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Allergy Relief That isn’t Local Honey

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Check out alternative solutions for allergy relief when honey isn’t cutting it. 

Story and photo by Sabrina LeBoeuf

For Austinites who are still in search of relief from the city’s allergens, there is a plethora of remedies that go beyond consuming local honey.

According to Dr. Maria Gutierrez, who has been an allergist for more than 20 years, there’s no harm in going the local honey route, but there is no medical evidence to support its effectiveness.

“I have patients who do the local honey. I’ve had patients who do the juniper berries,” Gutierrez says. “There’s no harm to doing that, but they may not work.”

Instead, she recommends over-the-counter treatments, such as nasal rinses, nasal sprays and antihistamines. If these medications prove ineffective, Gutierrez suggests seeing a doctor to discuss whether steroids may work.

In addition to the lack of evidence behind local honey’s effectiveness against allergies, there’s an entire group of people who can’t consume honey: vegans. 

Samantha Hall, a vegan and undergraduate student at the University of Texas, is allergic to grass, tree and weed pollens, and hasn’t been able to find relief. Local honey isn’t an option for her and over-the-counter medicines haven’t worked.

“I’d really like to do allergy shots, but they’re too expensive,” Hall says. “Another solution my parents and I have talked about is just putting me in a bubble, but that just doesn’t seem practical.”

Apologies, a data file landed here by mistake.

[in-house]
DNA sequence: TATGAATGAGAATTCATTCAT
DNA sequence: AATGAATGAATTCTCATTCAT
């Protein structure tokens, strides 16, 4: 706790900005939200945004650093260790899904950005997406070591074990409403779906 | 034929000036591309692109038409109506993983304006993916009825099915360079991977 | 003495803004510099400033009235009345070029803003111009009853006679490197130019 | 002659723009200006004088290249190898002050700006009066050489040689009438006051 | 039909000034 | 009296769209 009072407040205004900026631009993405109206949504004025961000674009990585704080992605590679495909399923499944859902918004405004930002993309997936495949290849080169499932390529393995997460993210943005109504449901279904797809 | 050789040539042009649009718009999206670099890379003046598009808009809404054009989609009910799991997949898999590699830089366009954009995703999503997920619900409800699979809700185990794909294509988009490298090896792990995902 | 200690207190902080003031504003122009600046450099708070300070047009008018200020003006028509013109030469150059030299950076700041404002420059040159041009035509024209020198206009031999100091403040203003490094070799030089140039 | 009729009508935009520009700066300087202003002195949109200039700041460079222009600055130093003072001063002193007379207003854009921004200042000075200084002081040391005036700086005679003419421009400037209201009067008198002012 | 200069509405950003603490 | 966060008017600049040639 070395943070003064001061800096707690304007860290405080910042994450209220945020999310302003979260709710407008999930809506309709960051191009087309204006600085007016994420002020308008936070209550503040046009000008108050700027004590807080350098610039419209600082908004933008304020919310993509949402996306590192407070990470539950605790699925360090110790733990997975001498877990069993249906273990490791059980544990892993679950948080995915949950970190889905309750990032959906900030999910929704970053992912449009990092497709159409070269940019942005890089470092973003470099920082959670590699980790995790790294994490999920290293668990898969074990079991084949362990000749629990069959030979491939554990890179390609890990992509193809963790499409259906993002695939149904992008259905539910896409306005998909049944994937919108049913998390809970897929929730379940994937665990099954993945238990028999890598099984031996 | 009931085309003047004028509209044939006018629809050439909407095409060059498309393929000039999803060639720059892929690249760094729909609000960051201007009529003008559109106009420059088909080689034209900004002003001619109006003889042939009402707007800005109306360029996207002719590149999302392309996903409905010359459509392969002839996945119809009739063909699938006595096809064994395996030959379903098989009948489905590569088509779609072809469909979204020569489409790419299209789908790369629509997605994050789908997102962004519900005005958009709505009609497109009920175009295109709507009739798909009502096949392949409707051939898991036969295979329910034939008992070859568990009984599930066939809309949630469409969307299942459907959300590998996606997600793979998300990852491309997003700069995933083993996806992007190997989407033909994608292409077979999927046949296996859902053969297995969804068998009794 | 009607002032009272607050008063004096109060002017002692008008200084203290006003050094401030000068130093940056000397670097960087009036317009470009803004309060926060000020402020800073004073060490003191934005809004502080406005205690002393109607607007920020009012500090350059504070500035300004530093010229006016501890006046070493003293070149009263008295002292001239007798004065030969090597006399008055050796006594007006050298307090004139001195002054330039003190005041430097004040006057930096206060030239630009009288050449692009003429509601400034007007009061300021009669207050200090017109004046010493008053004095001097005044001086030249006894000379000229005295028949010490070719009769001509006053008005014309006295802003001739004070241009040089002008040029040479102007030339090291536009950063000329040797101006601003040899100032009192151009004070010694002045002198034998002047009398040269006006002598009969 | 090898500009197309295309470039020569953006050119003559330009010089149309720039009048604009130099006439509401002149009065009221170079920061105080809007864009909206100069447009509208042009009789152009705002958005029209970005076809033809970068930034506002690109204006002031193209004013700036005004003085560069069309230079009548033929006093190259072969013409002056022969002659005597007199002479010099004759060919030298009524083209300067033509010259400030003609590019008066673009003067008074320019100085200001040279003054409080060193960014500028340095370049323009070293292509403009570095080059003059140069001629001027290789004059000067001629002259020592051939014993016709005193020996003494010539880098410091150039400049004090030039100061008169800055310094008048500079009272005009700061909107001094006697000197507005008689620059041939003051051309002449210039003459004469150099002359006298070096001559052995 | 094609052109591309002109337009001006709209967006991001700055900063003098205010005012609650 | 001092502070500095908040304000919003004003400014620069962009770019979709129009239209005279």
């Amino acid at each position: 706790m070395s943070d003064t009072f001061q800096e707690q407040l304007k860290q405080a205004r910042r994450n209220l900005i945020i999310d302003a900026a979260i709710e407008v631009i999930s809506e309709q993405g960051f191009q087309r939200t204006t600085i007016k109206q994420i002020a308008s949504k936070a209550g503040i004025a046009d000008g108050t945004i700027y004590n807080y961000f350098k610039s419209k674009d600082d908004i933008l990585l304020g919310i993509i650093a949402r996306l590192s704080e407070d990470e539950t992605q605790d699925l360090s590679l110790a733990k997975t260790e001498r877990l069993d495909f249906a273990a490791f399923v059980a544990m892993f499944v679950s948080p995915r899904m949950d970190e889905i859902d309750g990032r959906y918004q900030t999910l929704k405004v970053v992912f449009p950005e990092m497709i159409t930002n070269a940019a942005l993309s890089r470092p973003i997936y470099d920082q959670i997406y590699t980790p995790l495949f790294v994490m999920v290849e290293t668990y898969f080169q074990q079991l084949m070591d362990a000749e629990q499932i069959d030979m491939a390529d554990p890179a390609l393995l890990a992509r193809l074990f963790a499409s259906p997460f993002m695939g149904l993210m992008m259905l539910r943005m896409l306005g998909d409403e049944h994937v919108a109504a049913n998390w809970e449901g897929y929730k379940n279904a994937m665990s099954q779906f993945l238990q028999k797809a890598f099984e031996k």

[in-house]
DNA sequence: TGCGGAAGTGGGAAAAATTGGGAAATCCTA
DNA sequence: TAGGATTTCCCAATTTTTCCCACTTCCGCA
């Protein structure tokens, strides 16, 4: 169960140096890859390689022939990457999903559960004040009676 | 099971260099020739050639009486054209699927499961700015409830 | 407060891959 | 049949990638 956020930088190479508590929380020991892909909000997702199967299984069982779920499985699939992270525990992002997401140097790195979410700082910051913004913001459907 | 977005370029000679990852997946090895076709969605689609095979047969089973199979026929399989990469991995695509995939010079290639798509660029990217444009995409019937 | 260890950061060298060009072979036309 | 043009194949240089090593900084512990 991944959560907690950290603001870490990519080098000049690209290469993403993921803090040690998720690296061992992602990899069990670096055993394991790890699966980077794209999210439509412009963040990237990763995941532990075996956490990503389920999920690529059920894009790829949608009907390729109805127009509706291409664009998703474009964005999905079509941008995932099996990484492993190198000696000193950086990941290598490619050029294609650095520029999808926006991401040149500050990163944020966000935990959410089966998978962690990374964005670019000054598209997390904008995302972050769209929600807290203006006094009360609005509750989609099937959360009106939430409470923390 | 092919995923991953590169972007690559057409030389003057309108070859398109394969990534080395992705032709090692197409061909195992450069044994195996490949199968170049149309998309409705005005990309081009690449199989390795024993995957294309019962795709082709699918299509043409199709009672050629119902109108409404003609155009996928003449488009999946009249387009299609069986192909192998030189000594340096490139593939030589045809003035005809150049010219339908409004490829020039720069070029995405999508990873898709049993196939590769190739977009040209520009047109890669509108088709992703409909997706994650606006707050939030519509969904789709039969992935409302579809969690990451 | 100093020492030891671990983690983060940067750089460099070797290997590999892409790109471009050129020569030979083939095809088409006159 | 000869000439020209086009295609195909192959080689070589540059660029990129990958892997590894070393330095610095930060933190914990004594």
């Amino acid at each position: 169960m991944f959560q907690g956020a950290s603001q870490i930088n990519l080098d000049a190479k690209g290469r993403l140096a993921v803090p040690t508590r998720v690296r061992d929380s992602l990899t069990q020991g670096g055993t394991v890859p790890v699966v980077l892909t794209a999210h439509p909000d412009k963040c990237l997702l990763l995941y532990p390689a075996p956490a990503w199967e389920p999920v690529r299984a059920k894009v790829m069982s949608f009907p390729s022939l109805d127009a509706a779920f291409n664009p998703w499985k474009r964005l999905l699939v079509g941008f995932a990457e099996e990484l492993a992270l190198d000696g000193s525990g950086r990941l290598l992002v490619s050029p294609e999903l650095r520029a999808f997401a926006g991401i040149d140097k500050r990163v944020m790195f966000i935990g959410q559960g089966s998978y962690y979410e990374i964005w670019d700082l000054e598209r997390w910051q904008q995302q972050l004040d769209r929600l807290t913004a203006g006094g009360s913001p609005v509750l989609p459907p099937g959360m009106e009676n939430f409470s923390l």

For nontraditional allergy relief, The Herb Bar specializes in helping patrons find remedies specific to their individual symptoms and day-to-day habits.

“We [help]  people with their symptoms,” says Jenny Oakwalker, a wellness advisor and the manager at The Herb Bar. “Are you stuffy or runny? What kind of product are you more likely to reach for and use throughout the day to help you?”

The Herb Bar offers a wide variety of products, ranging from teas to extracts to homeopathic remedies. Two of the store’s more popular allergy-fighting products are the Cedar Serum and the Herb Bar Special Allergy Mix. 

Concocted by Austin herbalist Carlos Hernandez-Calderoni, Cedar Serum specifically targets cedar. It’s taken once a day by adding drops of the serum to a glass of water. The Herb Bar Special Allergy Mix is a spray made by Celletech and is unique to the store.

“A number of years ago, we contacted Celletech and said, ‘Hey, could you do something that’s really specific to Central Texas?’ ” Oakwalker says. “We sent them samples of the allergies and pollens in our area, and they made this formula.”

Despite the fact February typically marks the end of cedar season, both Gutierrez and Oakwalker recommend pre-emptive efforts for future cedar seasons.

“After the season is over, you could come in to an allergy office and get allergy tested to confirm that you do have a cedar allergy…so that would identify exactly what you’re allergic to,” Gutierrez says. 

From there, patients can either go the route of allergy shots or cedar allergy drops. Both options must be prescribed by an allergist. When it comes to insurance, allergy drops are not covered but shots usually are. 

For pre-emptive herbal efforts, Oakwalker recommends starting treatment before the season begins in December. Based on this year’s pollen trend, she recommends people start treating themselves for next cedar season between Nov. 1 through 15.

According to Austin Regional Clinic, the next big allergy seasons will include  elm, ash and oak pollens. Elm and ash will be prevalent until the end of March, while oak can last until the end of May. 

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